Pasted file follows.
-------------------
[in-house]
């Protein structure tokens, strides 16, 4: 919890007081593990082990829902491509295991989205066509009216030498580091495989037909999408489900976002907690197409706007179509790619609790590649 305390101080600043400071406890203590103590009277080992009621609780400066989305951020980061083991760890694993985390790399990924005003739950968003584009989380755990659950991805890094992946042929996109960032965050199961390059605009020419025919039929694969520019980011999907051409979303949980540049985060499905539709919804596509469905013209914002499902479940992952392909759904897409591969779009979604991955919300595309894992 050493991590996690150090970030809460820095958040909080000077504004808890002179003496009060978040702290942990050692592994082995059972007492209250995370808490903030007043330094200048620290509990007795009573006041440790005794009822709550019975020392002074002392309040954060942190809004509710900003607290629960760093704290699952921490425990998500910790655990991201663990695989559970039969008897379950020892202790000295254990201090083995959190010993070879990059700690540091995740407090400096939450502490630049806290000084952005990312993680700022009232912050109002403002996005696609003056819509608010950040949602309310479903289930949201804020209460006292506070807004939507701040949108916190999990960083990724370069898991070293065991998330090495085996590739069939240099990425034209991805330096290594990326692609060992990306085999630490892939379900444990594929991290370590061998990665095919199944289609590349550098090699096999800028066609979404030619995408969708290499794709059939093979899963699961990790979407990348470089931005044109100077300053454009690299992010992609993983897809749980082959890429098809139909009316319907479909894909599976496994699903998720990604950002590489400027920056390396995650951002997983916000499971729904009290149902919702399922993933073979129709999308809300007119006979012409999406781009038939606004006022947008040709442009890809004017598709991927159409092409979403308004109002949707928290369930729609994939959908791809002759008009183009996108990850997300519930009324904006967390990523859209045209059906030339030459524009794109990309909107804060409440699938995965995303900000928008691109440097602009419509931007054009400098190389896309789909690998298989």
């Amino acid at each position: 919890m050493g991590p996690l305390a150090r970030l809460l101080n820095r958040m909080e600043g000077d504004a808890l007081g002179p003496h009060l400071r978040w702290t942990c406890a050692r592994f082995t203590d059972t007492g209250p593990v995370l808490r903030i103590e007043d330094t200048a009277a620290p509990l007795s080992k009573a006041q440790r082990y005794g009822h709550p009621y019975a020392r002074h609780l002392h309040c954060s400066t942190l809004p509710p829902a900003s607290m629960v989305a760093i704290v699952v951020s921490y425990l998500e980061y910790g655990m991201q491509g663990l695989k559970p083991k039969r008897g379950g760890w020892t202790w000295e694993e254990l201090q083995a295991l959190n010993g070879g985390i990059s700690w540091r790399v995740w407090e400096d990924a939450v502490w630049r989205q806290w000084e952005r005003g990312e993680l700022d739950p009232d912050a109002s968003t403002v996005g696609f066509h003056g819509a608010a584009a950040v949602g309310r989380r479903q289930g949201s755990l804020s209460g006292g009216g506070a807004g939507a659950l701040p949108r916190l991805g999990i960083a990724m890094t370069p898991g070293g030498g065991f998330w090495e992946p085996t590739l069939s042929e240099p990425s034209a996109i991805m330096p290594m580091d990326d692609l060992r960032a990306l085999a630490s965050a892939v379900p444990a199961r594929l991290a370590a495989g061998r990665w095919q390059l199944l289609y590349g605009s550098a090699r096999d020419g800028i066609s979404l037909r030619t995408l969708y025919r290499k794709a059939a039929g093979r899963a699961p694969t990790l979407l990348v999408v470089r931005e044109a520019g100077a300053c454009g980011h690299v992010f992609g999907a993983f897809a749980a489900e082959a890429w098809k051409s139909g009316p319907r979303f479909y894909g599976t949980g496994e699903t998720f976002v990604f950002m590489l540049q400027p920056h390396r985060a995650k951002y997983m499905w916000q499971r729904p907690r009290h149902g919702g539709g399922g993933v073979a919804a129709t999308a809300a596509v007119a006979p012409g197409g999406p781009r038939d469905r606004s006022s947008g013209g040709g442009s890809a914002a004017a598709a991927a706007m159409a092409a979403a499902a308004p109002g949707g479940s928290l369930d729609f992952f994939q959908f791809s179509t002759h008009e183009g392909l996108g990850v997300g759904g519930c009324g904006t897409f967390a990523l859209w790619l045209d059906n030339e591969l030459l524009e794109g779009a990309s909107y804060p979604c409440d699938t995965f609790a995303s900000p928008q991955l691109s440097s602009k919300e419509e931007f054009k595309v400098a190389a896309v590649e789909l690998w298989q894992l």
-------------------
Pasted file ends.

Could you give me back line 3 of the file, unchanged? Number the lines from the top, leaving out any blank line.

């Amino acid at each position: 919890m050493g991590p996690l305390a150090r970030l809460l101080n820095r958040m909080e600043g000077d504004a808890l007081g002179p003496h009060l400071r978040w702290t942990c406890a050692r592994f082995t203590d059972t007492g209250p593990v995370l808490r903030i103590e007043d330094t200048a009277a620290p509990l007795s080992k009573a006041q440790r082990y005794g009822h709550p009621y019975a020392r002074h609780l002392h309040c954060s400066t942190l809004p509710p829902a900003s607290m629960v989305a760093i704290v699952v951020s921490y425990l998500e980061y910790g655990m991201q491509g663990l695989k559970p083991k039969r008897g379950g760890w020892t202790w000295e694993e254990l201090q083995a295991l959190n010993g070879g985390i990059s700690w540091r790399v995740w407090e400096d990924a939450v502490w630049r989205q806290w000084e952005r005003g990312e993680l700022d739950p009232d912050a109002s968003t403002v996005g696609f066509h003056g819509a608010a584009a950040v949602g309310r989380r479903q289930g949201s755990l804020s209460g006292g009216g506070a807004g939507a659950l701040p949108r916190l991805g999990i960083a990724m890094t370069p898991g070293g030498g065991f998330w090495e992946p085996t590739l069939s042929e240099p990425s034209a996109i991805m330096p290594m580091d990326d692609l060992r960032a990306l085999a630490s965050a892939v379900p444990a199961r594929l991290a370590a495989g061998r990665w095919q390059l199944l289609y590349g605009s550098a090699r096999d020419g800028i066609s979404l037909r030619t995408l969708y025919r290499k794709a059939a039929g093979r899963a699961p694969t990790l979407l990348v999408v470089r931005e044109a520019g100077a300053c454009g980011h690299v992010f992609g999907a993983f897809a749980a489900e082959a890429w098809k051409s139909g009316p319907r979303f479909y894909g599976t949980g496994e699903t998720f976002v990604f950002m590489l540049q400027p920056h390396r985060a995650k951002y997983m499905w916000q499971r729904p907690r009290h149902g919702g539709g399922g993933v073979a919804a129709t999308a809300a596509v007119a006979p012409g197409g999406p781009r038939d469905r606004s006022s947008g013209g040709g442009s890809a914002a004017a598709a991927a706007m159409a092409a979403a499902a308004p109002g949707g479940s928290l369930d729609f992952f994939q959908f791809s179509t002759h008009e183009g392909l996108g990850v997300g759904g519930c009324g904006t897409f967390a990523l859209w790619l045209d059906n030339e591969l030459l524009e794109g779009a990309s909107y804060p979604c409440d699938t995965f609790a995303s900000p928008q991955l691109s440097s602009k919300e419509e931007f054009k595309v400098a190389a896309v590649e789909l690998w298989q894992l």